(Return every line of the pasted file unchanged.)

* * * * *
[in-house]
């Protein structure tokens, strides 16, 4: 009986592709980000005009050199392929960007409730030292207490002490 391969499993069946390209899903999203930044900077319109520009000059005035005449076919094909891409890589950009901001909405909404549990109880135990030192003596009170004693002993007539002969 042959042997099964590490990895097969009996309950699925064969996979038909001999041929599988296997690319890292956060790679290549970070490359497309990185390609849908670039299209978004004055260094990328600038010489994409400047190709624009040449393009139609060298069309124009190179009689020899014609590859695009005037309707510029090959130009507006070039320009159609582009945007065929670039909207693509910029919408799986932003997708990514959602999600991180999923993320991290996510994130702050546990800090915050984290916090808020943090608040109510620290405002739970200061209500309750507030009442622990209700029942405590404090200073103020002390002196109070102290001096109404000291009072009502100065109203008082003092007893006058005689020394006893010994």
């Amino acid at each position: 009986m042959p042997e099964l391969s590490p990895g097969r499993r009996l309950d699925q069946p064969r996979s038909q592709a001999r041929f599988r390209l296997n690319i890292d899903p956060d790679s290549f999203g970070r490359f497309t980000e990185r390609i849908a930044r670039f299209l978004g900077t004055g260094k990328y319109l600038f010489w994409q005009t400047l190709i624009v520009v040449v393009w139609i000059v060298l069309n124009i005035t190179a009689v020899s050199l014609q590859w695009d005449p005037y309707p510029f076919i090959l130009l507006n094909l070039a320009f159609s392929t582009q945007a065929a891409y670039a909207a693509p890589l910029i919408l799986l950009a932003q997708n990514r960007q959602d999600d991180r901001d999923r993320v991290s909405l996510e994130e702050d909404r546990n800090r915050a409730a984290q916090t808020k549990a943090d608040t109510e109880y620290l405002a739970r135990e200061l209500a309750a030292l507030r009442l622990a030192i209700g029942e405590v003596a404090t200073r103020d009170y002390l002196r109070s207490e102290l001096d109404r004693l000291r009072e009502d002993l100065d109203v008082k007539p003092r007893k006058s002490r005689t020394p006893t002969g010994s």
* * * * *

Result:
[in-house]
């Protein structure tokens, strides 16, 4: 009986592709980000005009050199392929960007409730030292207490002490 391969499993069946390209899903999203930044900077319109520009000059005035005449076919094909891409890589950009901001909405909404549990109880135990030192003596009170004693002993007539002969 042959042997099964590490990895097969009996309950699925064969996979038909001999041929599988296997690319890292956060790679290549970070490359497309990185390609849908670039299209978004004055260094990328600038010489994409400047190709624009040449393009139609060298069309124009190179009689020899014609590859695009005037309707510029090959130009507006070039320009159609582009945007065929670039909207693509910029919408799986932003997708990514959602999600991180999923993320991290996510994130702050546990800090915050984290916090808020943090608040109510620290405002739970200061209500309750507030009442622990209700029942405590404090200073103020002390002196109070102290001096109404000291009072009502100065109203008082003092007893006058005689020394006893010994």
């Amino acid at each position: 009986m042959p042997e099964l391969s590490p990895g097969r499993r009996l309950d699925q069946p064969r996979s038909q592709a001999r041929f599988r390209l296997n690319i890292d899903p956060d790679s290549f999203g970070r490359f497309t980000e990185r390609i849908a930044r670039f299209l978004g900077t004055g260094k990328y319109l600038f010489w994409q005009t400047l190709i624009v520009v040449v393009w139609i000059v060298l069309n124009i005035t190179a009689v020899s050199l014609q590859w695009d005449p005037y309707p510029f076919i090959l130009l507006n094909l070039a320009f159609s392929t582009q945007a065929a891409y670039a909207a693509p890589l910029i919408l799986l950009a932003q997708n990514r960007q959602d999600d991180r901001d999923r993320v991290s909405l996510e994130e702050d909404r546990n800090r915050a409730a984290q916090t808020k549990a943090d608040t109510e109880y620290l405002a739970r135990e200061l209500a309750a030292l507030r009442l622990a030192i209700g029942e405590v003596a404090t200073r103020d009170y002390l002196r109070s207490e102290l001096d109404r004693l000291r009072e009502d002993l100065d109203v008082k007539p003092r007893k006058s002490r005689t020394p006893t002969g010994s």